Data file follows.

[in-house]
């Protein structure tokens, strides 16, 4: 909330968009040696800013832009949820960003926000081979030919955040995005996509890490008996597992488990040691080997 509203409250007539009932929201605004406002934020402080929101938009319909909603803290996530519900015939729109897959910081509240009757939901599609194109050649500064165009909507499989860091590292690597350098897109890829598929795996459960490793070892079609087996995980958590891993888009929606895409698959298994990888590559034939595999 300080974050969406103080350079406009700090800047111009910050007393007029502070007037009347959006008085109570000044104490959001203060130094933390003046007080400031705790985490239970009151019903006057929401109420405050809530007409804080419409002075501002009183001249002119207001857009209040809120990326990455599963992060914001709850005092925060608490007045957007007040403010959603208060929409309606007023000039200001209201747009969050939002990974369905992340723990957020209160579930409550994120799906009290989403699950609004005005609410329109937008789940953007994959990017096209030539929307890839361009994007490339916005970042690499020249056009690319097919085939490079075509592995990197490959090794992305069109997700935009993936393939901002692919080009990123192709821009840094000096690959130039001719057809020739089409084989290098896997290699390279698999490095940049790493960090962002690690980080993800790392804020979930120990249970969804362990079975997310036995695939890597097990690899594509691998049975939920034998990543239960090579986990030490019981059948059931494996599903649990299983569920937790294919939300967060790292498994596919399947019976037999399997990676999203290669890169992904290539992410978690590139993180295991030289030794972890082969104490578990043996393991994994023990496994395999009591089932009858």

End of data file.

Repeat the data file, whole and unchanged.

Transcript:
[in-house]
């Protein structure tokens, strides 16, 4: 909330968009040696800013832009949820960003926000081979030919955040995005996509890490008996597992488990040691080997 509203409250007539009932929201605004406002934020402080929101938009319909909603803290996530519900015939729109897959910081509240009757939901599609194109050649500064165009909507499989860091590292690597350098897109890829598929795996459960490793070892079609087996995980958590891993888009929606895409698959298994990888590559034939595999 300080974050969406103080350079406009700090800047111009910050007393007029502070007037009347959006008085109570000044104490959001203060130094933390003046007080400031705790985490239970009151019903006057929401109420405050809530007409804080419409002075501002009183001249002119207001857009209040809120990326990455599963992060914001709850005092925060608490007045957007007040403010959603208060929409309606007023000039200001209201747009969050939002990974369905992340723990957020209160579930409550994120799906009290989403699950609004005005609410329109937008789940953007994959990017096209030539929307890839361009994007490339916005970042690499020249056009690319097919085939490079075509592995990197490959090794992305069109997700935009993936393939901002692919080009990123192709821009840094000096690959130039001719057809020739089409084989290098896997290699390279698999490095940049790493960090962002690690980080993800790392804020979930120990249970969804362990079975997310036995695939890597097990690899594509691998049975939920034998990543239960090579986990030490019981059948059931494996599903649990299983569920937790294919939300967060790292498994596919399947019976037999399997990676999203290669890169992904290539992410978690590139993180295991030289030794972890082969104490578990043996393991994994023990496994395999009591089932009858």